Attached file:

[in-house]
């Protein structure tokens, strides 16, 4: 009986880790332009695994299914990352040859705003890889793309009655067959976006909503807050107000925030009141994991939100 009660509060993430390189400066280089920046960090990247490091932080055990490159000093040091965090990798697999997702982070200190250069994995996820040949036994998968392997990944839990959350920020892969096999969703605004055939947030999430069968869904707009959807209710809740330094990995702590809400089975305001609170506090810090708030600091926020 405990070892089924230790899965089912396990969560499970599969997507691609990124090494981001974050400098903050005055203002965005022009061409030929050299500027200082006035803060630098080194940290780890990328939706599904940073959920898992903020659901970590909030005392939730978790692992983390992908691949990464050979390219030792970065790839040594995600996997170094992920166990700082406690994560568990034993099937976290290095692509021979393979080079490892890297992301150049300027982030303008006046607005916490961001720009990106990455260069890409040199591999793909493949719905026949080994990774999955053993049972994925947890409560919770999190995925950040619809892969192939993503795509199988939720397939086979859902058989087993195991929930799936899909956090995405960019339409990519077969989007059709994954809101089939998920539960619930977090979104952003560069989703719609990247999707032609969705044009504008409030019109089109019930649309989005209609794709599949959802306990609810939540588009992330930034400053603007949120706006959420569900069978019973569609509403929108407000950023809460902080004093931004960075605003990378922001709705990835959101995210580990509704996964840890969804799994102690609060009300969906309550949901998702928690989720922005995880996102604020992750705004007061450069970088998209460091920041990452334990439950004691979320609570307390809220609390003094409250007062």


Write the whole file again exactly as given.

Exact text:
[in-house]
């Protein structure tokens, strides 16, 4: 009986880790332009695994299914990352040859705003890889793309009655067959976006909503807050107000925030009141994991939100 009660509060993430390189400066280089920046960090990247490091932080055990490159000093040091965090990798697999997702982070200190250069994995996820040949036994998968392997990944839990959350920020892969096999969703605004055939947030999430069968869904707009959807209710809740330094990995702590809400089975305001609170506090810090708030600091926020 405990070892089924230790899965089912396990969560499970599969997507691609990124090494981001974050400098903050005055203002965005022009061409030929050299500027200082006035803060630098080194940290780890990328939706599904940073959920898992903020659901970590909030005392939730978790692992983390992908691949990464050979390219030792970065790839040594995600996997170094992920166990700082406690994560568990034993099937976290290095692509021979393979080079490892890297992301150049300027982030303008006046607005916490961001720009990106990455260069890409040199591999793909493949719905026949080994990774999955053993049972994925947890409560919770999190995925950040619809892969192939993503795509199988939720397939086979859902058989087993195991929930799936899909956090995405960019339409990519077969989007059709994954809101089939998920539960619930977090979104952003560069989703719609990247999707032609969705044009504008409030019109089109019930649309989005209609794709599949959802306990609810939540588009992330930034400053603007949120706006959420569900069978019973569609509403929108407000950023809460902080004093931004960075605003990378922001709705990835959101995210580990509704996964840890969804799994102690609060009300969906309550949901998702928690989720922005995880996102604020992750705004007061450069970088998209460091920041990452334990439950004691979320609570307390809220609390003094409250007062």